NEW YORK - As the hours move toward yet another stoppage of the National Hockey League, Ryan Miller remains hopeful. The Buffalo Sabres goaltender believes that the league and its players can find common ground on a new collective bargaining agreement before the current one expires at midnight Saturday, a witching hour that will see the owners shut the doors on the players for the second time in eight years.
"We still have to believe that there's time to get a deal reached," Miller said Thursday.
However, as Miller spoke in a Times Square hotel, the league's board of governors - meeting only a few blocks uptown - was simultaneously making Miller's hope seem like a far-fetched dream. The NHL's 30 owners unanimously rallied around Commissioner Gary Bettman and his negotiating policies, the most notable of which is that the league will not continue without a new economic deal.
With the sides anywhere from $1 billion to $2 billion apart on their proposals, a delay to the start of the 2012-13 season is all but inevitable come Sunday morning.
"There was a complete show of support both for what we've been doing in bargaining, how the negotiations have been conducted, what positions we've taken and the fact that as we've been saying, including to the union as far back as November, we are not prepared to open another season until we get a new collective bargaining agreement," Bettman said.
The commissioner's announcement of unanimous support from the small-, large- and mid-market clubs dealt a direct blow to the source of Miller's faith. He hopes that the divergent needs of the various owners will cause the NHL to splinter.
"There are a lot of owners who are a little bit afraid to speak up right now, obviously because they get dinged with a million-dollar fine and lose draft picks," Miller said, referring to the league-imposed sanctions on comments made by any NHL employees other than Bettman or his deputy commissioner, Bill Daly.
"But within their own meetings or their own conversations, these guys need to step up at some point and talk about how our proposal can help them. It really is some of the top teams serving their interest right now, and that's not right.
"I doubt all the owners are as well-informed as all the players. I don't know if that's going to get me in trouble or not, but I just feel like it's kind of whatever they're told by Gary. I think there's definitely a small group that carries a lot of weight that want to push and see how far they can get. But that right there is at the expense of the fans and the game."
The board of governors' vote showed the owners are unified.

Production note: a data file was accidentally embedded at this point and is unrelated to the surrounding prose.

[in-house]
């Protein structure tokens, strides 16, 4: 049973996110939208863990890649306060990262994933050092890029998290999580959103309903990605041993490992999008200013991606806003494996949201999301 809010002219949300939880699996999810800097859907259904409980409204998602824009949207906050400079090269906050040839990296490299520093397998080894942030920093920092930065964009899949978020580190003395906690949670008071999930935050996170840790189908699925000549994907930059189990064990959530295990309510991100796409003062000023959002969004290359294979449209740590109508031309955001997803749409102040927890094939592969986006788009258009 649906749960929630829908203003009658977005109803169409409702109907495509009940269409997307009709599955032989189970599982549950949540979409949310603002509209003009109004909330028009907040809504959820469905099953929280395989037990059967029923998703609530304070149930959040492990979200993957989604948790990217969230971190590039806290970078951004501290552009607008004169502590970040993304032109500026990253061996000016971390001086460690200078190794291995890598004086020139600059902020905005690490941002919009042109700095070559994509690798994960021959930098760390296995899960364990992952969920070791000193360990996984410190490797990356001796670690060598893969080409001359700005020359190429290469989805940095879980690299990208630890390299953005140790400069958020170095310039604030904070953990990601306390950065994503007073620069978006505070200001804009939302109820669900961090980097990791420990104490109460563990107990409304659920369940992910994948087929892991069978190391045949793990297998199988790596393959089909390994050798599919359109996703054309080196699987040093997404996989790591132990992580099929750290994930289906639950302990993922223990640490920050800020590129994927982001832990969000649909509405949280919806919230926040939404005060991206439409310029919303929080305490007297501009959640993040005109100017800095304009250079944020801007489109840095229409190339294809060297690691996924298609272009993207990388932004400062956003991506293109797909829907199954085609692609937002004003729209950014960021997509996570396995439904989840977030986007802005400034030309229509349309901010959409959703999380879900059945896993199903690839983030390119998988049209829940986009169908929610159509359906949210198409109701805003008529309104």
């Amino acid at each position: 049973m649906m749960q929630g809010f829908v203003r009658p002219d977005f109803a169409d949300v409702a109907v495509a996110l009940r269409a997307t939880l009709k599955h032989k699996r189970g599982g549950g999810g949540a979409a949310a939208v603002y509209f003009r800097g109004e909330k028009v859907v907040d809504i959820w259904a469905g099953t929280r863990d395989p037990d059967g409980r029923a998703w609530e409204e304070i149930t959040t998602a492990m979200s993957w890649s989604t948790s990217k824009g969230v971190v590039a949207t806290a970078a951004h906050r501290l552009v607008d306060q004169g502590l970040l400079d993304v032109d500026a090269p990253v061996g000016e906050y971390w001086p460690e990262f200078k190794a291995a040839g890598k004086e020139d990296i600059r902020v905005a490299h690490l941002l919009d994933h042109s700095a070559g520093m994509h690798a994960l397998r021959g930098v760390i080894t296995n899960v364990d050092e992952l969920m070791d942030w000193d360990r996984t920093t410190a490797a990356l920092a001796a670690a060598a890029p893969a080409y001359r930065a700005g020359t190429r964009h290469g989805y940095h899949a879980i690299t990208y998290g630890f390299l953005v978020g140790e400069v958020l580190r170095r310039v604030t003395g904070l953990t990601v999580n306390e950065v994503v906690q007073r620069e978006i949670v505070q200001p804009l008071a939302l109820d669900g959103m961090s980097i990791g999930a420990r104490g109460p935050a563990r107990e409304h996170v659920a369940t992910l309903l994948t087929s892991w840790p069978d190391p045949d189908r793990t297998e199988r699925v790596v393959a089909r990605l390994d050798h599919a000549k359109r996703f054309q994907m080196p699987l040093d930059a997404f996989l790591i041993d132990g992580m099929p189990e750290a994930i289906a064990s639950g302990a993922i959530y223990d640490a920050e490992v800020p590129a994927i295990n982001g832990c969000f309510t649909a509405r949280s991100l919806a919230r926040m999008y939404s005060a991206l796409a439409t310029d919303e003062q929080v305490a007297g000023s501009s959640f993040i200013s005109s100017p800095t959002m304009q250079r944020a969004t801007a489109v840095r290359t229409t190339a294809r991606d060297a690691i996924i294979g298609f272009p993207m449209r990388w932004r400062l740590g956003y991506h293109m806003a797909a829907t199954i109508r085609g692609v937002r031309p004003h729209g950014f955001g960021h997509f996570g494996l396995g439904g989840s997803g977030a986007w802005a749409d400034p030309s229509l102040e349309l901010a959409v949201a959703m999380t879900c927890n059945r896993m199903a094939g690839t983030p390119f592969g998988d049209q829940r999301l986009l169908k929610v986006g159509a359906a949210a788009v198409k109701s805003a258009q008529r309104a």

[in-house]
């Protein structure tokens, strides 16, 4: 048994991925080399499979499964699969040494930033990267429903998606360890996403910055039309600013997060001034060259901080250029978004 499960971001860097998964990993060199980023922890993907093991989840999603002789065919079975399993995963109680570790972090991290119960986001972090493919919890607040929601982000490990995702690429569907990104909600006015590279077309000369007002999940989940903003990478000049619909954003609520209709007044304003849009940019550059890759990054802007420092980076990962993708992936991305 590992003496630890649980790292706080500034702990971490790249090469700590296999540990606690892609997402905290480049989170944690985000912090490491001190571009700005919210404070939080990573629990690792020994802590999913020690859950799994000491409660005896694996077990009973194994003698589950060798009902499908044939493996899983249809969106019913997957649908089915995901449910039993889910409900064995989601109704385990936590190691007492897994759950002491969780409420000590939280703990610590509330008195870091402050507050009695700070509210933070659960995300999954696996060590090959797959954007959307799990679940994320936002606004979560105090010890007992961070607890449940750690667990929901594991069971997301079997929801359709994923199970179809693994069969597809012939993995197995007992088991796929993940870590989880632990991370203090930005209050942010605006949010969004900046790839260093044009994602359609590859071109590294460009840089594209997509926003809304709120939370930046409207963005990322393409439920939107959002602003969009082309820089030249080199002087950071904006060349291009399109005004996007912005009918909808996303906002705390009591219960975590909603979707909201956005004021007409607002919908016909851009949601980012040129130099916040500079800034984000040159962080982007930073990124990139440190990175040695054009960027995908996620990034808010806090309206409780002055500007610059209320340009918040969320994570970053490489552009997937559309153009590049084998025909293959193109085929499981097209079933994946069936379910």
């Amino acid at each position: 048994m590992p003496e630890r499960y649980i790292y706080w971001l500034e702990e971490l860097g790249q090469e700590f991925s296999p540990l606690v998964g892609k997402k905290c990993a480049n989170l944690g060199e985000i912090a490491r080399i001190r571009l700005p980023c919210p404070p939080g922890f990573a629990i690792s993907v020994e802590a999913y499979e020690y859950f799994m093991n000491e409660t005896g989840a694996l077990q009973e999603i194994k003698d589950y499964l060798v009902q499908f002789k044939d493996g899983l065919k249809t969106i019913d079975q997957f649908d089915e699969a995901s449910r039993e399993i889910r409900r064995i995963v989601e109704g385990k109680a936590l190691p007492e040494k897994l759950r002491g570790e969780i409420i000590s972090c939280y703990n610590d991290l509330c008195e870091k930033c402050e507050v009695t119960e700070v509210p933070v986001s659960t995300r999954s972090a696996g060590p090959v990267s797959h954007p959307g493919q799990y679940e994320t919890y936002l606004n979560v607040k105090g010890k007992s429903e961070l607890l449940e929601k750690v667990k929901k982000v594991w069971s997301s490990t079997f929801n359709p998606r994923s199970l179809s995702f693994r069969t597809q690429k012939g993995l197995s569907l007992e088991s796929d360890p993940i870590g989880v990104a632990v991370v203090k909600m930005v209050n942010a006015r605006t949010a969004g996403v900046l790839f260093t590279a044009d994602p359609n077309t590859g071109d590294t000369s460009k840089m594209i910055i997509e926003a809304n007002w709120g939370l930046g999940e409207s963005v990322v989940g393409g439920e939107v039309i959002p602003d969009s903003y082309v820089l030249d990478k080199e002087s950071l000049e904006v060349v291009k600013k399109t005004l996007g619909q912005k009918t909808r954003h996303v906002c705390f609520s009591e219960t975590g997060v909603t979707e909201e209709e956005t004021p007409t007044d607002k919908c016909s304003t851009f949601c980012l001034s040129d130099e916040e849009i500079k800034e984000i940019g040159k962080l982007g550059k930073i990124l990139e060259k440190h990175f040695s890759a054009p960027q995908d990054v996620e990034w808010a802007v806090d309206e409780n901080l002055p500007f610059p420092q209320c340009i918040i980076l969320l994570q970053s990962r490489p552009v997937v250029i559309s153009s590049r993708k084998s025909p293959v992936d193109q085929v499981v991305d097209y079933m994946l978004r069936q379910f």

The 283 players, including 11 Sabres, who gathered for two days of NHL Players' Association meetings, professed equal solidarity. But because the two sides are so far apart, the fans might be the ones who lose. The hockey folks who want to see power-play goals and the Stanley Cup could be waiting a long time.
"Hockey is poised, I think, to really move over the next three or four years to a fundamentally different place than it has been before," NHLPA Executive Director Donald Fehr said. "The question is whether the disagreement we're having now is going to screw that up. It's bad, and it's unfortunate, and we've got to do what we can to avoid it."
Both sides say they want to avoid a lockout. Yet as the usual hustle and bustle occurred below them on the Manhattan streets, the negotiators were standing still. No developments occurred, and no new proposals were made.
"This is just a squeeze, and it's got to be more about hockey," Miller said. "It's about hockey and partnering up."
The main dispute is how to share the money earned by that partnership.
The NHLPA has made three proposals that revolve around revenue sharing. The players earned 57 percent of hockey-related revenues last season, and they say they are willing to take a smaller share but only if the NHL's highest-earning teams give money to clubs struggling financially.
"I just feel like we are more than willing to partner up in some way, and they just show they want to operate on the same system that has led us quite possibly to three different lockouts," Miller said, referring to work stoppages in 1994 and 2004. "We're willing to change the system and make it healthy, and they just keep operating out of, 'Oh, this is how we've always done it and be happy with it.'
"I think we're thinking much more about the future than the top executives of the NHL are because we want the game to be healthy. We don't want the fans to go through this every - in their proposal, it's going to be five or six years. I don't think it's fair. I don't think it's right."
The owners insist revenue sharing is not an issue. The only issue is money. The players get too much, and the league wants to tip the scales back in its favor.
The league's most recent proposal would give the players 49 percent of the revenues this season, gradually decreasing to 47 percent over the life of the six-year deal.